Catching our Breath
This week ends in October. I watch, with alarm, this year slip through my fingers with liquid ease as I attempt to hold onto it with my iron grip. The farmily, the most productive season ever, the warmth: all of it sliding away from me. Then I realize that this only brings us closer to Belize! It’s good to give ourselves something to look forward to in winter—the blazing equatorial sunlight at the end of the tunnel. A reward for months and months of extremes. A relief to the exhaustion that clings to us like days old sweat.
October is arguably the most beautiful month, with its days warm beneath a languid sun and nights slow and long and blanketed. We ease our aching bodies into its bath of lessened workload and lowered cortisol levels. We reflect and revise, formulate ideas of improvement. We glide awhile, just enjoying the view. We celebrate the season, birthdays, anniversaries, and those that passed before us. We soak in the Epsom salt of gratitude and linger there, catching our breath.
Something came up at Merlefest this weekend that reminded me of a joke we have on the farm. I laughed and wanted to share the joke with my companions but it was going to take a lot of backstory explaining and would definitely not be funny to anyone who wasn’t there. It was a “you had to be there” moment. These are the moments we share that make us a farmily.
It’s the inside jokes, the pulling together, the belonging, the taking care of each other, the “finding your tribe”…it’s the farmily. We share so much of each other, our highs, our lows, and so so much love. It’s so much more than coming to work, doing a job, and going home. We linger in each other’s thoughts, we text each other outside of work, we worry about each other’s well-being. And yes, we have fun. But also, we accomplish so much together. I am overflowing with gratitude for this tribe, this farmily.
The Art of an Ordinary Life
There’s an art to the living of an ordinary life—a beauty in the mundane. The enlightened acknowledgement that you’ll never move mountains or part seas, that you don’t matter in the grand scheme of things, but that your importance lies in those immediately around you. That completing the boring mundane tasks like making the bed and washing the dishes and going to work and loving your spouse and children are enough. That your existence is enough.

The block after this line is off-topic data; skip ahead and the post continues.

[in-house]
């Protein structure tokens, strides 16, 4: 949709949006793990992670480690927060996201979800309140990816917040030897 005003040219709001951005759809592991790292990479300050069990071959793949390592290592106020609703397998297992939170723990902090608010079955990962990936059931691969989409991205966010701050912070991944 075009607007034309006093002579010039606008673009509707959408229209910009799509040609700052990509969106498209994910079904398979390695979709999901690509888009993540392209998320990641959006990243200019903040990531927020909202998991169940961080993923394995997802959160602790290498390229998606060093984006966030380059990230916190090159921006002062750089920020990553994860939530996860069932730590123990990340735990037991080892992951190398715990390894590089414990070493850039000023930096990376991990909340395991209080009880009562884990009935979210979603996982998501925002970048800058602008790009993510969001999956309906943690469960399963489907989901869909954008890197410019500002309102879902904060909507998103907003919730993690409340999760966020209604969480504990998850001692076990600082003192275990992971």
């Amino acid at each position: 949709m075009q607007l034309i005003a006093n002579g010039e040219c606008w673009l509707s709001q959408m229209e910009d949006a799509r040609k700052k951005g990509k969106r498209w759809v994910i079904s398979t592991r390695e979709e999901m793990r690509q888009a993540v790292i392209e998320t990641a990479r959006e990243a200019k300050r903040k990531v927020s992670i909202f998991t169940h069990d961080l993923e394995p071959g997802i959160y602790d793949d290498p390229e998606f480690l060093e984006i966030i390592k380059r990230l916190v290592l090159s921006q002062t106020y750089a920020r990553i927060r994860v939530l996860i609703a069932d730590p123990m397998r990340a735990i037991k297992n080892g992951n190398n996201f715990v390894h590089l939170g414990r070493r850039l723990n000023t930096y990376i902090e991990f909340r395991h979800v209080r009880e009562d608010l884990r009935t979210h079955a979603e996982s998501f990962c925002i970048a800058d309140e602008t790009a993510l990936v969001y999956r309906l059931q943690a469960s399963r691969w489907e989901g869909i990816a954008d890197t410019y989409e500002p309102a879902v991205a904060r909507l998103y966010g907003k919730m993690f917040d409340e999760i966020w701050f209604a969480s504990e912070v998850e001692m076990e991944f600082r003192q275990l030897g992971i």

You know what extraordinary people have? Drama. Plenty of it. Maybe that’s your thing. If so, I wish you the strength to move that mountain, but as for me, I’m going to put one foot in front of the other and try not to knock anyone down as I walk my slow path through this incredible ordinary life. That mountain is a minor inconvenience that I can walk around. I may never make it to the other side, but this side is enough.
Our house painters briefly showed up today before immediately leaving because they thought we might be sleeping (at 10a.m.!) because it’s a national holiday today. Ha!
Labor Day is a day “set aside” to recognize the contributions of American workers to society. The irony is never lost on me that most farmers I know work on Labor Day. That farmers, borne of a fierce independence and social isolation, are not considered part of any great labor “force.” Farmers, who have mostly existed in the lower socio-economic factions of our society, shy away from any recognition of their place as the backbone of said society.
We just plow forward (pardon the pun), coaxing life from the land and distributing it amongst our fellow citizens. We just do what needs to be done. Humble. Quiet. Steady. Content to work “behind the scenes.” We labor in constant companionship with the land. And yes, it’s a labor of love. A love like a long marriage: one that runs deep and true, and whose faded passion melds often into bickering, but whose constituents could never imagine being apart.
Write something about yourself. No need to be fancy, just an overview.